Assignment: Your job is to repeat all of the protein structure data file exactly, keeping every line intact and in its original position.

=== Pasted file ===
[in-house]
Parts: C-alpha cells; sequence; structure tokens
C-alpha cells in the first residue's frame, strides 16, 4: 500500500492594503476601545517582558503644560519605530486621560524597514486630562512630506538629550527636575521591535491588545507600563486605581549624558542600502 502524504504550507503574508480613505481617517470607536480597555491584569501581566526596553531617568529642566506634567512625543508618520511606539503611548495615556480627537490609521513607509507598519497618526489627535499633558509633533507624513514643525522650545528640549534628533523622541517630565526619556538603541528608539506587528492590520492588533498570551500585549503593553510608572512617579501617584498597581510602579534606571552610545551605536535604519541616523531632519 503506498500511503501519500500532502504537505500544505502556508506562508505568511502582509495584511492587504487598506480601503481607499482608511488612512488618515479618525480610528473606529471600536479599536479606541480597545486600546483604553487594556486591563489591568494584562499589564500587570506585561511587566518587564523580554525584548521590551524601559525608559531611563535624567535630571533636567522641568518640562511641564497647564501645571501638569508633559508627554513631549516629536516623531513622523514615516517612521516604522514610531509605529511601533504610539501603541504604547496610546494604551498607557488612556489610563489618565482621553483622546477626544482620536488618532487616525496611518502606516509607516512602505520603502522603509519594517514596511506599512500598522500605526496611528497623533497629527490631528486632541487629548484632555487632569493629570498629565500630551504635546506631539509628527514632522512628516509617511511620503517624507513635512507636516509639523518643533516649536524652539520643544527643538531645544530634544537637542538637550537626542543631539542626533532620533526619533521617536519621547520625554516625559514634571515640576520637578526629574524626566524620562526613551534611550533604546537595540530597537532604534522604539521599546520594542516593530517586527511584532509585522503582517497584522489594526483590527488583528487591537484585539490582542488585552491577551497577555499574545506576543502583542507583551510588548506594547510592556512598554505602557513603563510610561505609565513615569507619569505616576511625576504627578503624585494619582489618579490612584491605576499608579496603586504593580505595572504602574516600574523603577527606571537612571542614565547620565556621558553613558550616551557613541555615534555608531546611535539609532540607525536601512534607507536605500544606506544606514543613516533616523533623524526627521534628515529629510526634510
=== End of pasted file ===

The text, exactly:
[in-house]
Parts: C-alpha cells; sequence; structure tokens
C-alpha cells in the first residue's frame, strides 16, 4: 500500500492594503476601545517582558503644560519605530486621560524597514486630562512630506538629550527636575521591535491588545507600563486605581549624558542600502 502524504504550507503574508480613505481617517470607536480597555491584569501581566526596553531617568529642566506634567512625543508618520511606539503611548495615556480627537490609521513607509507598519497618526489627535499633558509633533507624513514643525522650545528640549534628533523622541517630565526619556538603541528608539506587528492590520492588533498570551500585549503593553510608572512617579501617584498597581510602579534606571552610545551605536535604519541616523531632519 503506498500511503501519500500532502504537505500544505502556508506562508505568511502582509495584511492587504487598506480601503481607499482608511488612512488618515479618525480610528473606529471600536479599536479606541480597545486600546483604553487594556486591563489591568494584562499589564500587570506585561511587566518587564523580554525584548521590551524601559525608559531611563535624567535630571533636567522641568518640562511641564497647564501645571501638569508633559508627554513631549516629536516623531513622523514615516517612521516604522514610531509605529511601533504610539501603541504604547496610546494604551498607557488612556489610563489618565482621553483622546477626544482620536488618532487616525496611518502606516509607516512602505520603502522603509519594517514596511506599512500598522500605526496611528497623533497629527490631528486632541487629548484632555487632569493629570498629565500630551504635546506631539509628527514632522512628516509617511511620503517624507513635512507636516509639523518643533516649536524652539520643544527643538531645544530634544537637542538637550537626542543631539542626533532620533526619533521617536519621547520625554516625559514634571515640576520637578526629574524626566524620562526613551534611550533604546537595540530597537532604534522604539521599546520594542516593530517586527511584532509585522503582517497584522489594526483590527488583528487591537484585539490582542488585552491577551497577555499574545506576543502583542507583551510588548506594547510592556512598554505602557513603563510610561505609565513615569507619569505616576511625576504627578503624585494619582489618579490612584491605576499608579496603586504593580505595572504602574516600574523603577527606571537612571542614565547620565556621558553613558550616551557613541555615534555608531546611535539609532540607525536601512534607507536605500544606506544606514543613516533616523533623524526627521534628515529629510526634510